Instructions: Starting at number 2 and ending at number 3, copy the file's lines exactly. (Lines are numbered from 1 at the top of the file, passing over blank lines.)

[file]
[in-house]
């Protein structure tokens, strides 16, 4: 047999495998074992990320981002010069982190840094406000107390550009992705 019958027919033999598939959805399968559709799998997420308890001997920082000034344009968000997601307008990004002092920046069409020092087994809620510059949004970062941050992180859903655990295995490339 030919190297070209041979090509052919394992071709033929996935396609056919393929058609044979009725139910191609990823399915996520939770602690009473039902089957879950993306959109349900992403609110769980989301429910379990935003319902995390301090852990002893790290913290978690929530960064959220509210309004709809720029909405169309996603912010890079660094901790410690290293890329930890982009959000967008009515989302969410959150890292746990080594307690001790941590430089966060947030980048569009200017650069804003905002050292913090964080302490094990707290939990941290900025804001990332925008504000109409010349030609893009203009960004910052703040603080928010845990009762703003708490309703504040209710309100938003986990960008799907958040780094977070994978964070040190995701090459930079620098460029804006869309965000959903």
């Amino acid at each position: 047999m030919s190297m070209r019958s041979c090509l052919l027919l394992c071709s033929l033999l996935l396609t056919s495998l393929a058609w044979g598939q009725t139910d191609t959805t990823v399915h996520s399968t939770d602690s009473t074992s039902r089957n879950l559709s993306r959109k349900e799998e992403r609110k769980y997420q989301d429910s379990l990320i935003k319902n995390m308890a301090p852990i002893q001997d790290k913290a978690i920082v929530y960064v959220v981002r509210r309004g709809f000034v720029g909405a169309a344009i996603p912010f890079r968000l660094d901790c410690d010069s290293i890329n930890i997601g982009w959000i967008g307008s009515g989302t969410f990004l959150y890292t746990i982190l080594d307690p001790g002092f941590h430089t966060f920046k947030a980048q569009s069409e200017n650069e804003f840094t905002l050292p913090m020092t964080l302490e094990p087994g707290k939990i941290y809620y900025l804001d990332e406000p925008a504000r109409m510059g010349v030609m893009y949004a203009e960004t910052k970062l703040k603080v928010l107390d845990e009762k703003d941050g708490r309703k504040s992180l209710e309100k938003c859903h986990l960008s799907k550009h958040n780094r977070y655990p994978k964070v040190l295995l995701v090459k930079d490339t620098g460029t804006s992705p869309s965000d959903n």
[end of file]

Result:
């Protein structure tokens, strides 16, 4: 047999495998074992990320981002010069982190840094406000107390550009992705 019958027919033999598939959805399968559709799998997420308890001997920082000034344009968000997601307008990004002092920046069409020092087994809620510059949004970062941050992180859903655990295995490339 030919190297070209041979090509052919394992071709033929996935396609056919393929058609044979009725139910191609990823399915996520939770602690009473039902089957879950993306959109349900992403609110769980989301429910379990935003319902995390301090852990002893790290913290978690929530960064959220509210309004709809720029909405169309996603912010890079660094901790410690290293890329930890982009959000967008009515989302969410959150890292746990080594307690001790941590430089966060947030980048569009200017650069804003905002050292913090964080302490094990707290939990941290900025804001990332925008504000109409010349030609893009203009960004910052703040603080928010845990009762703003708490309703504040209710309100938003986990960008799907958040780094977070994978964070040190995701090459930079620098460029804006869309965000959903």
């Amino acid at each position: 047999m030919s190297m070209r019958s041979c090509l052919l027919l394992c071709s033929l033999l996935l396609t056919s495998l393929a058609w044979g598939q009725t139910d191609t959805t990823v399915h996520s399968t939770d602690s009473t074992s039902r089957n879950l559709s993306r959109k349900e799998e992403r609110k769980y997420q989301d429910s379990l990320i935003k319902n995390m308890a301090p852990i002893q001997d790290k913290a978690i920082v929530y960064v959220v981002r509210r309004g709809f000034v720029g909405a169309a344009i996603p912010f890079r968000l660094d901790c410690d010069s290293i890329n930890i997601g982009w959000i967008g307008s009515g989302t969410f990004l959150y890292t746990i982190l080594d307690p001790g002092f941590h430089t966060f920046k947030a980048q569009s069409e200017n650069e804003f840094t905002l050292p913090m020092t964080l302490e094990p087994g707290k939990i941290y809620y900025l804001d990332e406000p925008a504000r109409m510059g010349v030609m893009y949004a203009e960004t910052k970062l703040k603080v928010l107390d845990e009762k703003d941050g708490r309703k504040s992180l209710e309100k938003c859903h986990l960008s799907k550009h958040n780094r977070y655990p994978k964070v040190l295995l995701v090459k930079d490339t620098g460029t804006s992705p869309s965000d959903n």